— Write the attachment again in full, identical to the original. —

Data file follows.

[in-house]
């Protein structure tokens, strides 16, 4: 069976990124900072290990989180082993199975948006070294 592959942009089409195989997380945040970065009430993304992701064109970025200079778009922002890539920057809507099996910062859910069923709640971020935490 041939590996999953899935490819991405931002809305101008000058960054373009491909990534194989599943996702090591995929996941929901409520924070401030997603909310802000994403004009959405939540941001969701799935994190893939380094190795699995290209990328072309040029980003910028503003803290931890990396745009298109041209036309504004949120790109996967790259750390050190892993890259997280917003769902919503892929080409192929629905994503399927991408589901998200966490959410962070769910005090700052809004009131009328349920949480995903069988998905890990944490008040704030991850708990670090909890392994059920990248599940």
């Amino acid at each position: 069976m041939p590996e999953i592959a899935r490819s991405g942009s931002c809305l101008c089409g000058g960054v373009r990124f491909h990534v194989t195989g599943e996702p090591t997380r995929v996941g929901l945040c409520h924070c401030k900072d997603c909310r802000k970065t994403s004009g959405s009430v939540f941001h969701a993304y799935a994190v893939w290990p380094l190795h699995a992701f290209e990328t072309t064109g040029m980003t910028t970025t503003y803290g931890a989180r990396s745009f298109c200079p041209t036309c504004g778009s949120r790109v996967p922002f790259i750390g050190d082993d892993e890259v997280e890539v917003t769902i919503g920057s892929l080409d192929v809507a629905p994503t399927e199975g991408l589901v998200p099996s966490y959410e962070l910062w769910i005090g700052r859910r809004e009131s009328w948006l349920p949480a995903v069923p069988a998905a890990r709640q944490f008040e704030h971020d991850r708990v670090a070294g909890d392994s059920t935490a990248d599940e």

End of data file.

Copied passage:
[in-house]
């Protein structure tokens, strides 16, 4: 069976990124900072290990989180082993199975948006070294 592959942009089409195989997380945040970065009430993304992701064109970025200079778009922002890539920057809507099996910062859910069923709640971020935490 041939590996999953899935490819991405931002809305101008000058960054373009491909990534194989599943996702090591995929996941929901409520924070401030997603909310802000994403004009959405939540941001969701799935994190893939380094190795699995290209990328072309040029980003910028503003803290931890990396745009298109041209036309504004949120790109996967790259750390050190892993890259997280917003769902919503892929080409192929629905994503399927991408589901998200966490959410962070769910005090700052809004009131009328349920949480995903069988998905890990944490008040704030991850708990670090909890392994059920990248599940």
């Amino acid at each position: 069976m041939p590996e999953i592959a899935r490819s991405g942009s931002c809305l101008c089409g000058g960054v373009r990124f491909h990534v194989t195989g599943e996702p090591t997380r995929v996941g929901l945040c409520h924070c401030k900072d997603c909310r802000k970065t994403s004009g959405s009430v939540f941001h969701a993304y799935a994190v893939w290990p380094l190795h699995a992701f290209e990328t072309t064109g040029m980003t910028t970025t503003y803290g931890a989180r990396s745009f298109c200079p041209t036309c504004g778009s949120r790109v996967p922002f790259i750390g050190d082993d892993e890259v997280e890539v917003t769902i919503g920057s892929l080409d192929v809507a629905p994503t399927e199975g991408l589901v998200p099996s966490y959410e962070l910062w769910i005090g700052r859910r809004e009131s009328w948006l349920p949480a995903v069923p069988a998905a890990r709640q944490f008040e704030h971020d991850r708990v670090a070294g909890d392994s059920t935490a990248d599940e």